He came to a fence and clambered over it. On the far side, the ground was littered with clothes and guns. A newspaper, folded up, lay in the dirt. A dead soldier was stretched with his face hidden in his arm. Farther off there was a group of four or five corpses keeping mournful company. A hot sun had blazed upon the spot.
In this place the youth felt that he was an invader. This forgotten part of the battle ground was owned by the dead men, and he hurried, in the vague apprehension that one of the swollen forms would rise and tell him to begone.
He came finally to a road from which he could see in the distance dark and agitated bodies of troops, smoke-fringed. In the lane was a blood-stained crowd streaming to the rear. The wounded men were cursing, groaning, and wailing. In the air, always, was a mighty swell of sound that it seemed could sway the earth. With the courageous words of the artillery and the spiteful sentences of the musketry mingled red cheers. And from this region of noises came the steady current of the maimed.
One of the wounded men had a shoeful of blood. He hopped like a schoolboy in a game. He was laughing hysterically.
One was swearing that he had been shot in the arm through the commanding general's mismanagement of the army. One was marching with an air imitative of some sublime drum major. Upon his features was an unholy mixture of merriment and agony. As he marched he sang a bit of doggerel in a high and quavering voice:
Parts of the procession limped and staggered to this tune.
Another had the gray seal of death already upon his face. His lips were curled in hard lines and his teeth were clinched. His hands were bloody from where he had pressed them upon his wound. He seemed to be awaiting the moment when he should pitch headlong. He stalked like the specter of a soldier, his eyes burning with the power of a stare into the unknown.
There were some who proceeded sullenly, full of anger at their wounds, and ready to turn upon anything as an obscure cause.
An officer was carried along by two privates. He was peevish. “Don't joggle so, Johnson, yeh fool,” he cried. “Think m' leg is made of iron? If yeh can't carry me decent, put me down an' let some one else do it.”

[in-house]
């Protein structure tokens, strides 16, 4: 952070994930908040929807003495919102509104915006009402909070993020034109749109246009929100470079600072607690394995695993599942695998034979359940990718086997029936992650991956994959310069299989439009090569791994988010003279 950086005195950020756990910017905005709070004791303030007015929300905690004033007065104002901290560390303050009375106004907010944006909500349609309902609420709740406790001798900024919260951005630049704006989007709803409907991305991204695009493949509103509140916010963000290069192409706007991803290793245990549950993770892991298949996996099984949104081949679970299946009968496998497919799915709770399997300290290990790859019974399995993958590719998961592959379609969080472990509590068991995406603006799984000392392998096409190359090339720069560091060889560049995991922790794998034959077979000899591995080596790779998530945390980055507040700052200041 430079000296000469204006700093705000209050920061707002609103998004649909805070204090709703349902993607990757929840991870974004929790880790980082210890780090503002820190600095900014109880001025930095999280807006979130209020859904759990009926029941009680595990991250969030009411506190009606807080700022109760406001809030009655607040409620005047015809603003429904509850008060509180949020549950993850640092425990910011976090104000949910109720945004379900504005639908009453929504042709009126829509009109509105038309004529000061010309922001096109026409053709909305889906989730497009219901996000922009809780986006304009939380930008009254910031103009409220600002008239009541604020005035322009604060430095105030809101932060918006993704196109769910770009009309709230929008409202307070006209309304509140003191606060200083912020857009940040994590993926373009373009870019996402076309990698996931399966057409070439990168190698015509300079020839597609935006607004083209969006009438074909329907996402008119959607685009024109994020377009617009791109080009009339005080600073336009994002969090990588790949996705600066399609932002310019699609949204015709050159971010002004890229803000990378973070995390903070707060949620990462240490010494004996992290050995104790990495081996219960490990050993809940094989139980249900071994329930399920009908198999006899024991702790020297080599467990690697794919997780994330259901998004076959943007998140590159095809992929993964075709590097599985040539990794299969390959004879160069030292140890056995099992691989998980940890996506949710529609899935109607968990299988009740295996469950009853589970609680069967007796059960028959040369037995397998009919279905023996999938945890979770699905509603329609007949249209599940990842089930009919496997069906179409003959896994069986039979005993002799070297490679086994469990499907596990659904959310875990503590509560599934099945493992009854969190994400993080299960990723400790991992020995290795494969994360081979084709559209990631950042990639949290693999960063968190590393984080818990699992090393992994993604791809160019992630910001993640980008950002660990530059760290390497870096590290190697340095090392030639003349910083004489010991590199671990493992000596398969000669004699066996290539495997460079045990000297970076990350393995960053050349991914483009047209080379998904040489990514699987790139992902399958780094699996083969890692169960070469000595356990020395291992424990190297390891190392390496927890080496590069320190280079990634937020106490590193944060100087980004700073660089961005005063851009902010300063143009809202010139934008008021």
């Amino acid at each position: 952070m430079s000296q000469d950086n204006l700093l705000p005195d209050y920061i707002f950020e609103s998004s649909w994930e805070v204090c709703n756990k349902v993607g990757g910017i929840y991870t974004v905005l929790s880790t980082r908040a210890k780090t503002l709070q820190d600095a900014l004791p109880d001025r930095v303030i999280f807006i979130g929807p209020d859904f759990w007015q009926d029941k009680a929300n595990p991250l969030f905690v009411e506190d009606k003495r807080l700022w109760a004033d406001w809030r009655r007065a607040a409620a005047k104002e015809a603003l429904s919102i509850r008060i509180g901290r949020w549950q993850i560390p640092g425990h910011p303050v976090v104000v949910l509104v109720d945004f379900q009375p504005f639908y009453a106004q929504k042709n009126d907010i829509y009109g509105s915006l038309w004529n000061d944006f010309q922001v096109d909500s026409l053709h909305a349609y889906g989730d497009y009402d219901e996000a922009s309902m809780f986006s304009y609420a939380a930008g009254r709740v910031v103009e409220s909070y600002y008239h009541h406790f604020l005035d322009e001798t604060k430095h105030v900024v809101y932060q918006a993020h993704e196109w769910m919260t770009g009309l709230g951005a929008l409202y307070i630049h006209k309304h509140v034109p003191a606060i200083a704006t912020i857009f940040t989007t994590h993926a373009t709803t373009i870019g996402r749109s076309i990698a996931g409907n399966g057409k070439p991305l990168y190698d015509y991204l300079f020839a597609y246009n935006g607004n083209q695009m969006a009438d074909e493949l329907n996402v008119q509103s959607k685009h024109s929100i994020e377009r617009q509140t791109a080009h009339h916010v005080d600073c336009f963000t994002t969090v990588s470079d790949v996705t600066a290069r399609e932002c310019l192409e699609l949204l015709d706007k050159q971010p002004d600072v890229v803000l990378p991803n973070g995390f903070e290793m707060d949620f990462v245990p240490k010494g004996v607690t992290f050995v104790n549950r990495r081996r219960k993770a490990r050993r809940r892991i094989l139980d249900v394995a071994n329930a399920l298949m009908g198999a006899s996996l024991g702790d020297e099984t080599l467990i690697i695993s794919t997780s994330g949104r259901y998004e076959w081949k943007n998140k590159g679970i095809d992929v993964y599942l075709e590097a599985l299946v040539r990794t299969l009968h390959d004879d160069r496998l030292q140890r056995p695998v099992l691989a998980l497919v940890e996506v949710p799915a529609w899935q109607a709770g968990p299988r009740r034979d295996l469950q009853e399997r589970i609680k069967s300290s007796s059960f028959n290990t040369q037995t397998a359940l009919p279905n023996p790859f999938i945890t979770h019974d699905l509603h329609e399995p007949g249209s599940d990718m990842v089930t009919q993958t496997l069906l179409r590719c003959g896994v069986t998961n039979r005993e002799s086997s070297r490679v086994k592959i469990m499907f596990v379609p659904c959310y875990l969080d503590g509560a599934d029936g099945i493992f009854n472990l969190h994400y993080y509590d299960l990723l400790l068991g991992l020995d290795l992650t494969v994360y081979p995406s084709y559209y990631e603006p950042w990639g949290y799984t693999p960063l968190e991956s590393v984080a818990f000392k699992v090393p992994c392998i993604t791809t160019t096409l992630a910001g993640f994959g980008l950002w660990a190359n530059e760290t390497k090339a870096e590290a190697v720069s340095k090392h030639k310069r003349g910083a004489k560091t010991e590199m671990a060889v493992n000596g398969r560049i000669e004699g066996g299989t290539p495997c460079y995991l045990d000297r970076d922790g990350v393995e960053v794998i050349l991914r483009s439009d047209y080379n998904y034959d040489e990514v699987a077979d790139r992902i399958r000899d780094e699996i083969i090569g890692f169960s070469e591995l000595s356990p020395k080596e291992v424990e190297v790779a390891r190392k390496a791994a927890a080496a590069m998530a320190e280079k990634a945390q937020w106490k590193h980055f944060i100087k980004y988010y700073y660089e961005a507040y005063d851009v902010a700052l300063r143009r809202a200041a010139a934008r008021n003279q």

He bellowed at the tottering crowd who blocked the quick march of his bearers. “Say, make way there, can't yeh? Make way, dickens take it all.”
They sulkily parted and went to the roadsides. As he was carried past they made pert remarks to him. When he raged in reply and threatened them, they told him to be damned.
The shoulder of one of the tramping bearers knocked heavily against the spectral soldier who was staring into the unknown.
The youth joined this crowd and marched along with it. The torn bodies expressed the awful machinery in which the men had been entangled.
Orderlies and couriers occasionally broke through the throng in the roadway, scattering wounded men right and left, galloping on, followed by howls. The melancholy march was continually disturbed by the messengers, and sometimes by bustling batteries that came swinging and thumping down upon them, the officers shouting orders to clear the way.
There was a tattered man, fouled with dust, blood and powder stain from hair to shoes, who trudged quietly at the youth's side. He was listening with eagerness and much humility to the lurid descriptions of a bearded sergeant. His lean features wore an expression of awe and admiration. He was like a listener in a country store to wondrous tales told among the sugar barrels. He eyed the story-teller with unspeakable wonder. His mouth was agape in yokel fashion.